Tuesday, April 19, 2016

Strippers, Cactus, & Other Edibles II

After dreams of making beautiful music with Lila Downs, I awake under a desert sunrise. Hit the road home to my ranch. Just outside the remote little village called Bravo, I turn off the highway onto a dirt road at the Corregidora Tech University. Here is where I work as a professor. The long and low sand-colored and rock-studded buildings meld into the landscape of desert scrub valley with distant blue mountains. The only sound is the wind. I savor the silence.

Not only do I spend my workday reflecting and composing before an office window that surveys this poetic wilderness, but my daily commute is a powerwalk under fiery swirling skies at sunrise and sunset. Even an unspiritual sort like me can be driven to converse with the infinite in such circumstances.

A desert is anything but deserted. Mice, lizards, eagles and rattlesnakes clear the road at my approach (as do owls and coyotes after dark). A desert is not a place without water either. It’s a place where the water is hidden from the tourists. Every cactus I pass is a secret stash of humidity and there are as many kinds of cactus as there are different veggies. Agave, nopal, organo, biznaga, garambullo, maguey – Mexicans distinguish cactus like the Inuit recognize types of snow.

Rounding a last curve, the road shoots straight for a quarter mile to the front gate of Rancho Las Aguilas: Eagles Ranch. Here comes Jack. My black Labrador bounds out to meet me – drooling, dancing, and shaking his ass in celebration of the miracle of my return. 100,000 Facebook followers cannot equal the affection of one dog.

Grabbing his ears roughly with my hands and putting my nose on his nose, I gaze into his eyes with adoration so intense it borders on nauseating. Jack howls orgasmically. If there were anyone in this desert to see us, they’d probably tell us to “Get a room!”

We walk together toward the house. Around the property is a four-foot wall of stacked rose, gray, and cream rocks that I constructed. This is my gym. Desert hiking and stone lifting are like using a treadmill and weights without the membership fee or electricity consumption, plus the Zen of sunshine.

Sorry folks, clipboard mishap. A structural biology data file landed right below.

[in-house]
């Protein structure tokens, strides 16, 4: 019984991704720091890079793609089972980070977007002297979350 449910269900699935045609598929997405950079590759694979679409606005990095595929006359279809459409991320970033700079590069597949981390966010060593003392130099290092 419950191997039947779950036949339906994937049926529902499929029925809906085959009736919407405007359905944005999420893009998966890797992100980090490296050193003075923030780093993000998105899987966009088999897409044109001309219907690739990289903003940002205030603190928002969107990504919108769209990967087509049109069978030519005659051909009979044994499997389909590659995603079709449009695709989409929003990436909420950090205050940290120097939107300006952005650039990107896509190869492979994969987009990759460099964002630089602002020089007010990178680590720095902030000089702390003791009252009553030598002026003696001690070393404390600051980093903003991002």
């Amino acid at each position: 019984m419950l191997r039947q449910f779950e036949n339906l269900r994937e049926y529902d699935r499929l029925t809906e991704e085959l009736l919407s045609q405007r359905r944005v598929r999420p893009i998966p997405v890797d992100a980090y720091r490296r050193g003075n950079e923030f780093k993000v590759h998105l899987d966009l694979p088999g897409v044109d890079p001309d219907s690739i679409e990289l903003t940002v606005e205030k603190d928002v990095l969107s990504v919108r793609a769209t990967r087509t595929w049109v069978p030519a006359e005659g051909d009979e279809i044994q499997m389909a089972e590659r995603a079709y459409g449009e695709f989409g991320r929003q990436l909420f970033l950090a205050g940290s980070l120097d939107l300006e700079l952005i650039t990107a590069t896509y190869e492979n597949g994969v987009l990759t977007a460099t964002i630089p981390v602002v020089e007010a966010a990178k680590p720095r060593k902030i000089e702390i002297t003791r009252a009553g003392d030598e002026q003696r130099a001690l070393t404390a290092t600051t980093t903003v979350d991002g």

Behind the wall are cactus rows. The double fortification is intended to discourage narcos, ex-girlfriends, and Jehovah’s Witnesses. My dog and shotgun echo the sentiment. Might does not make right, but in the big bad world, it all too often determines who’s left.

The house is white concrete with a terra-cotta-tile roof. Lime, peach, apricot, avocado, pirul, and pine trees surround my homestead in a desert oasis. On one side are agricultural fields. These are covered with fragrant black soil in spring, undulating golden corn in summer, and wild purple flowers in autumn. One the other side is a deep canyon. Across this rift rises a boulder-strewn hill, where migrant tribes once camped and where I have found many obsidian blades and projectiles.

Paradise on the cheap. There’s no TV or phone signal, but I’ve yet to decide whether that’s a hardship or a blessing. A stone table and iron grill furnish the shady yard. Some neighbors and friends will soon occupy the space at a fiesta planned for this evening.

I step inside to prepare the food. My party menu includes arrachera (flank steak marinated in spices and lime juice), guacamole (Mexico’s answer to caviar), tortillas (made from red or blue corn), nopalitos (a salad of tomatoes, onions, chilies, and nopal cactus pads), tunas (pink or green fruit from the nopal cactus), and pulque (fermented maguey cactus juice). This is vaquero cuisine for Mexican cowboys. It’s nearly as delicious as the Mexican cowgirls.

Inside, my house has a rustic cantina look. The ceiling is sloped timber beams. The walls are white with a faded red border along the bottom. Half the space is a big open room. The other side contains a bedroom, bathroom, and gym.